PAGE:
Up until a few decades ago the humanities were conceived around canons of Western history, culture and thought spanning from ancient Greek antiquity to the present day. Eurocentrism structured disciplinary narratives and academic programs, and assigned importance and value to the humanities since the latter legitimized a hierarchical organization of the world around nations, cultures, races, religions, genders, centers/peripheries and so on. As geopolitics change and the dominance of the West is confronted with its impact on human and non-human ecosystems around the globe, a more symbiotic approach to diverse cultures, identities, beliefs and narratives in the plural is gaining ground in academia.
Amidst this rapidly shifting social, political, conceptual and epistemological framework, we want to revisit the workings of art and its histories seeing them as a timely, relevant field which has a part to play ‘in the cultural and social study of the Greek world in the 21st century.’ How do processes of globalization in tandem with the specific historical and geopolitical position of Greece affect the production, display and theorization of art and artistic practices? In turn, how can we use art’s products and histories to talk about Greece in the 21st century? And in what ways do fields such as anthropology, cultural analysis or economy intersect with contemporary art and art theory?
Date: 11 February 2021, 5pm (UK time)
Angela Dimitrakaki (University of Edinburgh & novelist)
Elpida Karaba (independent curator & theorist)
George Mantzios (University of Toronto)
Carl Mauzy (King’s College London)
Janna-Mirl Redmann (University of Geneva & independent art educator)
Convened and chaired by:
Eva Fotiadi (St Joost School of Art & Design) and Anthi Argyriou (University of Amsterdam)
About the roundtable series:
Under the general title “Modern Greek Studies and Beyond: Local Cases, Global Debates”, the roundtable discussions will bring local case studies from Greek culture, society, history, and politics to bear on larger and timely theoretical, political, and cultural debates: debates on ecocriticism, biopolitics and race, the relevance of contemporary (Greek) art, languages of futurity from the European and Global South, and COVID-19 as a transversal crisis.
By inviting speakers situated (mainly or partly) in Modern Greek studies alongside speakers working in other fields, we will explore how cases from modern and contemporary Greek culture, politics, and history can be relevant for scholars whose work is not (only) situated in Modern Greek Studies, and ask how Modern Greek studies could be repositioned through an engagement with such global debates.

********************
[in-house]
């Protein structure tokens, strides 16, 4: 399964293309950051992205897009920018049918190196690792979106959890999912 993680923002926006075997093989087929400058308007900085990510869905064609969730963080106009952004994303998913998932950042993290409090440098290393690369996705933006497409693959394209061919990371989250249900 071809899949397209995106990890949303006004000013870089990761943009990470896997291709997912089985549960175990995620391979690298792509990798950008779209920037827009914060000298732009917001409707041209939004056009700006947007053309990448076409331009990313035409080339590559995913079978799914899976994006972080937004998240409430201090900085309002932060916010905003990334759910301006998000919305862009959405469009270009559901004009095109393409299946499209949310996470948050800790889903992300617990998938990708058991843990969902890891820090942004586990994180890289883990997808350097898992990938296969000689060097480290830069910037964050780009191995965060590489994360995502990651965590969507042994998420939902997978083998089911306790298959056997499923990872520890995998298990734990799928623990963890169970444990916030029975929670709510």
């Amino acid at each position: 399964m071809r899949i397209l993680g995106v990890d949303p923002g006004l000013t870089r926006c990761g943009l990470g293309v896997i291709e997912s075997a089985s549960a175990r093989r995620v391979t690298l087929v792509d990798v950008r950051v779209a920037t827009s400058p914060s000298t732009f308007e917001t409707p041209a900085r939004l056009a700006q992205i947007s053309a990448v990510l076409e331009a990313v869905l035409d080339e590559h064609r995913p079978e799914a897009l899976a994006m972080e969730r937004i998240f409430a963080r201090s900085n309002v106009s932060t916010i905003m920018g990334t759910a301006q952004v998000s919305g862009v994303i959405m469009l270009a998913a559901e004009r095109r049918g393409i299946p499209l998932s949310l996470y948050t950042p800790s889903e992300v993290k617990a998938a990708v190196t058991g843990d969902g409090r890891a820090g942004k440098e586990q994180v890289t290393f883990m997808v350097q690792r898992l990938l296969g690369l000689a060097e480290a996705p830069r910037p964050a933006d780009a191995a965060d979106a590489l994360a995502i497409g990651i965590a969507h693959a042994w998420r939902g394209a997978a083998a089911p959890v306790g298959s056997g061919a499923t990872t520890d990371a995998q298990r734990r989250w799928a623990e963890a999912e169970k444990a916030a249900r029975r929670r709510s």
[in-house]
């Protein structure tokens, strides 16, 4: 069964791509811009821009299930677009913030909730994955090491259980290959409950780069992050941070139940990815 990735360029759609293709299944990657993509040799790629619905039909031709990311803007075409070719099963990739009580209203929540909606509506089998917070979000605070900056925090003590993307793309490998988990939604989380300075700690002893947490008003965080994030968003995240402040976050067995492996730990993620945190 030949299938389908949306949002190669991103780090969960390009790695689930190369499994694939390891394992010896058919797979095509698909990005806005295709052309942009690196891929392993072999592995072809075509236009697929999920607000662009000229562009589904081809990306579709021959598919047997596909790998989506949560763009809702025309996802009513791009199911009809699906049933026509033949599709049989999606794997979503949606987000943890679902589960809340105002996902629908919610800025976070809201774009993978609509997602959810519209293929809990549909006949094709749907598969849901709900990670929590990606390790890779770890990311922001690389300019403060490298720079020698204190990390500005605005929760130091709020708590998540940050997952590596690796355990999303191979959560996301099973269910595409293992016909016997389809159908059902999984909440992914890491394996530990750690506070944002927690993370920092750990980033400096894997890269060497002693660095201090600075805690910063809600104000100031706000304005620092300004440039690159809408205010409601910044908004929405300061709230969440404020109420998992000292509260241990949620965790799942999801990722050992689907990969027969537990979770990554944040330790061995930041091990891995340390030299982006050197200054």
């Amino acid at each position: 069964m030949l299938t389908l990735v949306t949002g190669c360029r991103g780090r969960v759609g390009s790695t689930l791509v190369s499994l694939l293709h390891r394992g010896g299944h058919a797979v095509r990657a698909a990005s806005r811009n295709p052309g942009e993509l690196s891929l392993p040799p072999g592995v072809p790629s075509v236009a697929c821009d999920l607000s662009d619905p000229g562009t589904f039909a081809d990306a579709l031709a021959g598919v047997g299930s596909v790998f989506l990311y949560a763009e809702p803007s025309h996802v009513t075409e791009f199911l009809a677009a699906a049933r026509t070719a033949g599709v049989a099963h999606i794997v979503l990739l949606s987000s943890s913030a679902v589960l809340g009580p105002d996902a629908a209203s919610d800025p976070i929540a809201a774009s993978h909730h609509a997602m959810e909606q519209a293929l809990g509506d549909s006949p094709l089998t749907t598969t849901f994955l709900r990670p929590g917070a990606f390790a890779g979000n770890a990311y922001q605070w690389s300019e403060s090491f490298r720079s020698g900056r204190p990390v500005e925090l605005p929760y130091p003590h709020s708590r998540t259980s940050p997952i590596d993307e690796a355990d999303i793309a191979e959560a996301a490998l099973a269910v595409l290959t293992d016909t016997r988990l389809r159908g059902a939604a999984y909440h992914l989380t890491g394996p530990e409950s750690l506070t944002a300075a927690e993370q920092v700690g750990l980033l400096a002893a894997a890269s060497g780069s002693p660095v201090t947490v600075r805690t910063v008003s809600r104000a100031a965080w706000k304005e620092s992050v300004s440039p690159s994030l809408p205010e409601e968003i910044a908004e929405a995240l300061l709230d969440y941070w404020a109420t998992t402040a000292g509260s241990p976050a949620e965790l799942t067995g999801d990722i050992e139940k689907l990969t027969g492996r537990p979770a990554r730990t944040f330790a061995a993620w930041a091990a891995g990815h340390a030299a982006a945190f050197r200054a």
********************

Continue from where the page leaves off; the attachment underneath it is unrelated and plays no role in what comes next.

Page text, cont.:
We aim at inclusivity and diversity in speakers and audiences and at stimulating interdisciplinary dialogues that will take scholars outside the comfort zones of their disciplines. In each roundtable, invited speakers from different disciplines and career stages will converse with each other, in order to promote exchanges among scholars who might normally not sit around the same academic table.
About the network:
“Rethinking Modern Greek Studies in the 21st century: A Cultural Analysis Network” emerged from a partnership between the departments of Modern Greek at Oxford and Amsterdam but brings together scholars in several universities around the world and aims to progressively widen its reach to include more partners and countries. Our inaugural conference in Oxford (January 31- February 1, 2020) was the first meeting place for the formation of a dynamic network of scholars that has been growing ever since (a series of blogposts reflecting on the first meeting of the network are available here). Given the current restrictions that do not allow us to host face-to-face events, we will continue the network’s activities this academic year with this online roundtable series and – if the situation allows it – a 2-day conference in Amsterdam in the fall of 2021.
Photo credit: Vlassis Caniaris, Eis Doxan (Εις Δόξαν), 1993). Installation shot, Omonoia Square. Contribution of the National Museum of Contemporary Art to events organized by the Greek Ministry of Culture in the city of Athens, 2011. Curated by Anna Kafetsi. @EMST
Participation in the roundtables is free and open to all.
This event was held online as a Zoom webinar. WATCH THE RECORDING HERE